This rare soft-tissue tumor is associated with significantly poor morbidity and mortality owing to the lack of definitive proper treatment guidelines available. The best treatment approach has not been established with the limited cases reported. Some clinicians suggest treating these cases as high-risk soft tissue sarcoma, while some prefer to treat them as conventional osteosarcoma. With the conventional approach for ESOS, Paludo et al. report an overall objective response (27%) using preoperative platinum-based chemotherapy without a significant survival advantage compared with non platinum therapy or receiving chemotherapy [11]. In contrast, some outmoded cohort studies reported 25% versus 66% 5-year overall survival, in which chemotherapy was superior [12, 13]. However, Nystrom et al. reported that the 5-year overall survival was only 11.7%, with an increase in the survival length in patients who received chemotherapy (16.4 versus 9.3 months, p = 0.16) [14]. The management approach for ESOS depends on the clinical analysis and judgment, where most of them use soft tissue sarcoma guidelines (anthracycline with or without ifosfamide) or primary osseous sarcoma (cisplatin, doxorubicin, ifosfamide, and methotrexate). However, adjuvant multiagent chemotherapy shows a nonstatistical superiority to improve disease-free survival of the patient and is not recommended for routine use [14, 15].

This case showed a large nonmetastatic disease at diagnosis in an elderly patient, followed by recurrence of the tumor lesion after radical resection 6 six months and metastatic progression after 19 months. Some of these findings are poor prognostic markers, which may be the answer for the survival outcomes for the patient [11]. The recurrence rate of ESOS reaches 45–50% within 6–9 months after surgery, similar to our case after 7 months. The patient showed peritoneal and pulmonary metastasis after treatment; the pulmonary site is the most common metastatic area with a 62–65% rate [14].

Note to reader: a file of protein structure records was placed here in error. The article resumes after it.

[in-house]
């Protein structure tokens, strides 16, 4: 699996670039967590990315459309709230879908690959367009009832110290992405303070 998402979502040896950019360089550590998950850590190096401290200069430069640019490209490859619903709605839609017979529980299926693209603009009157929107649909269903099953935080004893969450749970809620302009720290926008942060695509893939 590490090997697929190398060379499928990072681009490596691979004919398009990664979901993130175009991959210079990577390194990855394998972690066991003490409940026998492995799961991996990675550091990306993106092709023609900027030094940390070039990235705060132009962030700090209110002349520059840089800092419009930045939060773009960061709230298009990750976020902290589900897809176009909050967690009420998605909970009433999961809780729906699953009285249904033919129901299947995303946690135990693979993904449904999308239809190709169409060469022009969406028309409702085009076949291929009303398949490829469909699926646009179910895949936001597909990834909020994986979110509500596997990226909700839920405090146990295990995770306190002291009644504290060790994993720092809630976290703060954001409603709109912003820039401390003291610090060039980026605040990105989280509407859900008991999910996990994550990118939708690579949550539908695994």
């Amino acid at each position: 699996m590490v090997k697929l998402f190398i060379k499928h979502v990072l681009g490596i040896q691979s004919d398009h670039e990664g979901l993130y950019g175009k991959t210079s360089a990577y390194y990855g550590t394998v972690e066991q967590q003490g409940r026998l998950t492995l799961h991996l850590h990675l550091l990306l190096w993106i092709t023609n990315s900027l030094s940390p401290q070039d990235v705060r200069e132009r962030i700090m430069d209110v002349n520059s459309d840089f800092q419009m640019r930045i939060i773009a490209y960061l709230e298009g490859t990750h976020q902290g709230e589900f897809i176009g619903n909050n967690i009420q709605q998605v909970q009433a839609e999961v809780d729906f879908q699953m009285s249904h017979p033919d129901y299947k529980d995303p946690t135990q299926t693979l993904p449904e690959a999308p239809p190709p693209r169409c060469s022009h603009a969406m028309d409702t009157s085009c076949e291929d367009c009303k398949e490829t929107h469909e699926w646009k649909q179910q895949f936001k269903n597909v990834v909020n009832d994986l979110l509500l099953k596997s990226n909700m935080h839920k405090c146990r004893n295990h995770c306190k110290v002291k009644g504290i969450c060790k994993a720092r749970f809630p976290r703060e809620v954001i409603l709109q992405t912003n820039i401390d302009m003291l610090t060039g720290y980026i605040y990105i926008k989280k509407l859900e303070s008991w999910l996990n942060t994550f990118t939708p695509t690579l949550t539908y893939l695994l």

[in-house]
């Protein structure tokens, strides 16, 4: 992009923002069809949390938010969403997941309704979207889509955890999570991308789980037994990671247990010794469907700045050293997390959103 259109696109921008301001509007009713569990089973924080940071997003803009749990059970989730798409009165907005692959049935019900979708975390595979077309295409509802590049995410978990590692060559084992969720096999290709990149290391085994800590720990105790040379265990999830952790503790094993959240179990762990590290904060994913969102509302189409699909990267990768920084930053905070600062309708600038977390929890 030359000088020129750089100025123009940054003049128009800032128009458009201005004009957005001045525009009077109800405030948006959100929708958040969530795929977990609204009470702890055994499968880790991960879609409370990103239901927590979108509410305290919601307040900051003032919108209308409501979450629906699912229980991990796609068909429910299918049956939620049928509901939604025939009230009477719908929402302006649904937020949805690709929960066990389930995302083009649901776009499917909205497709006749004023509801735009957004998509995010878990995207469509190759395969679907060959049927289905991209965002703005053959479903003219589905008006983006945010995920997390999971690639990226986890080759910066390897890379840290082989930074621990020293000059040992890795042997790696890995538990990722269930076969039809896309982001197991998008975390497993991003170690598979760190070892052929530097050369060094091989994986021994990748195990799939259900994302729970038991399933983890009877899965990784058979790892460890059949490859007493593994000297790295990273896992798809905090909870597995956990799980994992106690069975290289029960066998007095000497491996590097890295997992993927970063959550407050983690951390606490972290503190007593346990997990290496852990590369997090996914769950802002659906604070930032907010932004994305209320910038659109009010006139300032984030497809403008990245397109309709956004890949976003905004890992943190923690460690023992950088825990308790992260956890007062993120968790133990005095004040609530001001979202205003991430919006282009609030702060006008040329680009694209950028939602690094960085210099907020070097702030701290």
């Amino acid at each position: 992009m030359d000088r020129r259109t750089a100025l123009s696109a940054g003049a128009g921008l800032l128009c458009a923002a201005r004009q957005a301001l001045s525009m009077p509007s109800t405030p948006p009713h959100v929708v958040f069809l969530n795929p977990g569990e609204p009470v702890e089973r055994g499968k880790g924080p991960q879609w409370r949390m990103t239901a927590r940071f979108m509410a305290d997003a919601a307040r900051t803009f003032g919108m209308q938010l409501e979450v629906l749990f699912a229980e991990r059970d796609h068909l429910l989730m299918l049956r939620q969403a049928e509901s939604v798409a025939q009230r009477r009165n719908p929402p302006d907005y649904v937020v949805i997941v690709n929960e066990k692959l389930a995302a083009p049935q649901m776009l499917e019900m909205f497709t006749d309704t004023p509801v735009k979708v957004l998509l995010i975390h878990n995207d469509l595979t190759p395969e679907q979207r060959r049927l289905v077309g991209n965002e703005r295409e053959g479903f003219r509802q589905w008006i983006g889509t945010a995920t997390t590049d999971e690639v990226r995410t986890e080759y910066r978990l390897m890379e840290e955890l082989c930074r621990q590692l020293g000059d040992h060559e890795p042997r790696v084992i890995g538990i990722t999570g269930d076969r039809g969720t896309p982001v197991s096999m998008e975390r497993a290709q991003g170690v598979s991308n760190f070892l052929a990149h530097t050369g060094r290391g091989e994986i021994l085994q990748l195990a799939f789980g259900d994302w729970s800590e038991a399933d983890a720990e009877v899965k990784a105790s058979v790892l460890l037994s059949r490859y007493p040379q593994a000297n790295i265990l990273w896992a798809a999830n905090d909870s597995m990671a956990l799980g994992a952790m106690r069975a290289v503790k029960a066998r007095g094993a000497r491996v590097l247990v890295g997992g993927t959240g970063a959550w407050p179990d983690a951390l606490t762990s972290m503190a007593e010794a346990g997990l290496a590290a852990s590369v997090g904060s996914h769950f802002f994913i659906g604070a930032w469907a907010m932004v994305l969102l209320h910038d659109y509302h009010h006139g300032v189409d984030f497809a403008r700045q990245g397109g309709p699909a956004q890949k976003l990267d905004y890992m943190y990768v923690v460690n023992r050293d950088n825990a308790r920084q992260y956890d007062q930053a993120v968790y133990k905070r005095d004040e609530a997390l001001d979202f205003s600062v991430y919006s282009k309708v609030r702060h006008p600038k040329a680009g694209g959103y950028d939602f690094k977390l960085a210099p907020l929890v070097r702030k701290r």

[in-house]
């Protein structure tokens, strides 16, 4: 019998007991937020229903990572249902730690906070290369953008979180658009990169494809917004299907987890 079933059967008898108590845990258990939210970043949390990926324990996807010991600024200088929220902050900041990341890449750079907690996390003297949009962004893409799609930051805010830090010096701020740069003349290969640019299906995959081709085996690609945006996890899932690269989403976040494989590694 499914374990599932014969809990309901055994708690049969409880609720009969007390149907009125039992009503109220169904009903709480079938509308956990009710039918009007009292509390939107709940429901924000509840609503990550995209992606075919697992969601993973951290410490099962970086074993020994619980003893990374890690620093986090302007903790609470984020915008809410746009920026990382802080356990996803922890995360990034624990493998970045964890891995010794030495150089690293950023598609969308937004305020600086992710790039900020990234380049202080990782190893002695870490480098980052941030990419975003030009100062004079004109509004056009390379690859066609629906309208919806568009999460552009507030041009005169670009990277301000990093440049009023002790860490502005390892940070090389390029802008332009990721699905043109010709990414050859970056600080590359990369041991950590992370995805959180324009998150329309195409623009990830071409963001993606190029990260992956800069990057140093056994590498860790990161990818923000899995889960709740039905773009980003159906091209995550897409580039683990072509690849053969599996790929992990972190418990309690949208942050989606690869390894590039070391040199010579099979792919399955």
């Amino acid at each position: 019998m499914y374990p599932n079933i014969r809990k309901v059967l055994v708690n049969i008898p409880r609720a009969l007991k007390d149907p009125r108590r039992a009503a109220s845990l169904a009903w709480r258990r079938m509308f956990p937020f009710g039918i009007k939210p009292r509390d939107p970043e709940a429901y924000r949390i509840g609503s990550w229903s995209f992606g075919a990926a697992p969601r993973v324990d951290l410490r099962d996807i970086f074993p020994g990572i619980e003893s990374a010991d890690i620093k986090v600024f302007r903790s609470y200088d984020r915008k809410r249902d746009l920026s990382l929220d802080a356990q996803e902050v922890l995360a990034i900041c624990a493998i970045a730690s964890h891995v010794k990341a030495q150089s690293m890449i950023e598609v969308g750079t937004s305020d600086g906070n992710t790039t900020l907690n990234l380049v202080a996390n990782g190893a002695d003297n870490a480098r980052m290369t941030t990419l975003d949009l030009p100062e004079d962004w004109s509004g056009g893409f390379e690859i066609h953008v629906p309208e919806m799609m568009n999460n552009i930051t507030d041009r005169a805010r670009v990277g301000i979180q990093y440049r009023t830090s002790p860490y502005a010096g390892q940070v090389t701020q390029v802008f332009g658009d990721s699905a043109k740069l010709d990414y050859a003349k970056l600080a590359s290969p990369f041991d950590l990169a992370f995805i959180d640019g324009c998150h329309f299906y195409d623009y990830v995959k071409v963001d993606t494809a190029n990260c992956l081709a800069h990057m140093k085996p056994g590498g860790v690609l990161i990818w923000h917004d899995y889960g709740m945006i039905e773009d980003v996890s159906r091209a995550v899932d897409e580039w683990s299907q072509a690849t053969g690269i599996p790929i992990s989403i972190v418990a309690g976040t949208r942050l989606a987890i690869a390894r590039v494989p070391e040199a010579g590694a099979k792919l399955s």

This case report demonstrates the complex diagnostic process of extraskeletal osteosarcoma, which requires a multimodal examination. Histological examination can suggest the diagnosis of ESOS with high-grade pleomorphic spindle cells and osteoid matrix involvement. Owing to the rarity of ESOS and overlapping features with other conditions, immunohistochemistry (IHC) is needed to make a definitive diagnosis. SATB2 positivity suggested ESOS, while S-100 negativity ruled out other possibilities. Treatment often mirrors that of high-risk soft tissue sarcomas or conventional osteosarcomas, with varying chemotherapy regimens showing limited survival benefits. In this case, the patient experienced recurrence and metastasis, highlighting the aggressive nature and poor prognosis associated with ESOS.

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We acknowledge all medical personnel who assisted in managing this patient and provide all the data requirements for this manuscript. We especially thank Nurjati Siregar for her capability to carry out the IHC examination, and Elisabeth Siburian and Fatmaria Damanik for their assistance in the data collection process.


No external funding sources were sought or received for this study—all the funding comes from the authors.

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WJ carried out study conceptualization, work design, funding acquisition, interpretation of data, writing—original draft, and final decision; SC performed data curation, interpretation of data, writing—review, final decision; NJZ performed data curation, data analysis, visualization, writing—editing, writing—substantial revision; KR carried out study conceptualization, data curation, and writing—original draft.

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Correspondence to Wifanto Saditya Jeo.

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Ethics approval for this study was obtained from the ethics committee of the Faculty of Medicine, University of Indonesia. The patient provided written informed consent to participate in the study. All patient data was kept confidential and securely stored under applicable privacy regulations.

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Jeo, W.S., Christina, S., Zacharia, N.J. et al. Extraskeletal osteosarcoma infiltrating pancreas, spleen, gastric, and left kidney: a case report. J Med Case Reports 18, 332 (2024).